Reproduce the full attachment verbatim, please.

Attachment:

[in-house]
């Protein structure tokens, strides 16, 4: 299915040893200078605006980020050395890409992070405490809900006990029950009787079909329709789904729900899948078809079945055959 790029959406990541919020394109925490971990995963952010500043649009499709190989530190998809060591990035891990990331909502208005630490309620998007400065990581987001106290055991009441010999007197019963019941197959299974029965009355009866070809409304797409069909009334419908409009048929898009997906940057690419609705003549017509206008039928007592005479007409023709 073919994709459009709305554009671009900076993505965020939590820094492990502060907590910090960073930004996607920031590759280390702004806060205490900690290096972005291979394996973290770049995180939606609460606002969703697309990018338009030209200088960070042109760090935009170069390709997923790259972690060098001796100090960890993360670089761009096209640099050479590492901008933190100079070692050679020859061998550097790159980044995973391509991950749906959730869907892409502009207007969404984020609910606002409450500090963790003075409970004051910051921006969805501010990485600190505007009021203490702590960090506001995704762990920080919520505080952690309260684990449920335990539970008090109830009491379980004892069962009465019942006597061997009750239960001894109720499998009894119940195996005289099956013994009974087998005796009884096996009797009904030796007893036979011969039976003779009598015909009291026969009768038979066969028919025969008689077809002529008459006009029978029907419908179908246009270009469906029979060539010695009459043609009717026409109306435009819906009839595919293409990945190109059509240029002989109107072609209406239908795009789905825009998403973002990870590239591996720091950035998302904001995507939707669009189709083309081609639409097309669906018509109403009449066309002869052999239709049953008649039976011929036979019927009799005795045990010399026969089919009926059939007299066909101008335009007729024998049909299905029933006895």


[in-house]
């Protein structure tokens, strides 16, 4: 299915040893200078605006980020050395890409992070405490809900006990029950009787079909329709789904729900899948078809079945055959 790029959406990541919020394109925490971990995963952010500043649009499709190989530190998809060591990035891990990331909502208005630490309620998007400065990581987001106290055991009441010999007197019963019941197959299974029965009355009866070809409304797409069909009334419908409009048929898009997906940057690419609705003549017509206008039928007592005479007409023709 073919994709459009709305554009671009900076993505965020939590820094492990502060907590910090960073930004996607920031590759280390702004806060205490900690290096972005291979394996973290770049995180939606609460606002969703697309990018338009030209200088960070042109760090935009170069390709997923790259972690060098001796100090960890993360670089761009096209640099050479590492901008933190100079070692050679020859061998550097790159980044995973391509991950749906959730869907892409502009207007969404984020609910606002409450500090963790003075409970004051910051921006969805501010990485600190505007009021203490702590960090506001995704762990920080919520505080952690309260684990449920335990539970008090109830009491379980004892069962009465019942006597061997009750239960001894109720499998009894119940195996005289099956013994009974087998005796009884096996009797009904030796007893036979011969039976003779009598015909009291026969009768038979066969028919025969008689077809002529008459006009029978029907419908179908246009270009469906029979060539010695009459043609009717026409109306435009819906009839595919293409990945190109059509240029002989109107072609209406239908795009789905825009998403973002990870590239591996720091950035998302904001995507939707669009189709083309081609639409097309669906018509109403009449066309002869052999239709049953008649039976011929036979019927009799005795045990010399026969089919009926059939007299066909101008335009007729024998049909299905029933006895």